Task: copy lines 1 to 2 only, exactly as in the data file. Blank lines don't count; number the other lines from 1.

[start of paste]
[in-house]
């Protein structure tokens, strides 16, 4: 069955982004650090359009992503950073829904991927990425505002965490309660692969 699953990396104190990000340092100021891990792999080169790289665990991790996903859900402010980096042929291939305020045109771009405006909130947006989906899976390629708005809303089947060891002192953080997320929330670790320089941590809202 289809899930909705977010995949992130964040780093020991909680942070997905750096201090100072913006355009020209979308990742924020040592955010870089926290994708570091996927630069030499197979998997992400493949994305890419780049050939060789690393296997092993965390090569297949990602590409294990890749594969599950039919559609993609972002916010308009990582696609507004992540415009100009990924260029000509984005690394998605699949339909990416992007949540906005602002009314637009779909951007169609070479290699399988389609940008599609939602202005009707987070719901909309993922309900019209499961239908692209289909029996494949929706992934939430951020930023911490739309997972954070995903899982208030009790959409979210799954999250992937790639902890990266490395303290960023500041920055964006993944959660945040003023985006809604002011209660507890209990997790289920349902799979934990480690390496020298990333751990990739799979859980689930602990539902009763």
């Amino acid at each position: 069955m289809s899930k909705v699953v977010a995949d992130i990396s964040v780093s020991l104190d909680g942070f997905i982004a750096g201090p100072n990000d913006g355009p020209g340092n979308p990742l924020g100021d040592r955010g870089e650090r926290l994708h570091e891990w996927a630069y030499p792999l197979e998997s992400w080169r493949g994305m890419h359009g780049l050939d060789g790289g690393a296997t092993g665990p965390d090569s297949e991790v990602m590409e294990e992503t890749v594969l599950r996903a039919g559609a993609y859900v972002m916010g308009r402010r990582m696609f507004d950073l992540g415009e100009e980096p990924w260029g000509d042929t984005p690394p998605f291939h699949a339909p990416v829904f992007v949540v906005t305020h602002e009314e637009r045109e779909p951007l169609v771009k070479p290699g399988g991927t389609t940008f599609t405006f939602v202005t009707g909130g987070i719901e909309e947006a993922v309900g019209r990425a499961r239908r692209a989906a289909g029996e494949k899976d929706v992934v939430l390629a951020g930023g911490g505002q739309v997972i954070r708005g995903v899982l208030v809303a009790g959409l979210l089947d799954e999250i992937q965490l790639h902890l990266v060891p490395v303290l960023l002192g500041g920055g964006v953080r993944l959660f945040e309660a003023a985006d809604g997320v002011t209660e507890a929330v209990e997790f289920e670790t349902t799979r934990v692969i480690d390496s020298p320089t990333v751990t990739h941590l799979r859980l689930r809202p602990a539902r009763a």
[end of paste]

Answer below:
[in-house]
């Protein structure tokens, strides 16, 4: 069955982004650090359009992503950073829904991927990425505002965490309660692969 699953990396104190990000340092100021891990792999080169790289665990991790996903859900402010980096042929291939305020045109771009405006909130947006989906899976390629708005809303089947060891002192953080997320929330670790320089941590809202 289809899930909705977010995949992130964040780093020991909680942070997905750096201090100072913006355009020209979308990742924020040592955010870089926290994708570091996927630069030499197979998997992400493949994305890419780049050939060789690393296997092993965390090569297949990602590409294990890749594969599950039919559609993609972002916010308009990582696609507004992540415009100009990924260029000509984005690394998605699949339909990416992007949540906005602002009314637009779909951007169609070479290699399988389609940008599609939602202005009707987070719901909309993922309900019209499961239908692209289909029996494949929706992934939430951020930023911490739309997972954070995903899982208030009790959409979210799954999250992937790639902890990266490395303290960023500041920055964006993944959660945040003023985006809604002011209660507890209990997790289920349902799979934990480690390496020298990333751990990739799979859980689930602990539902009763």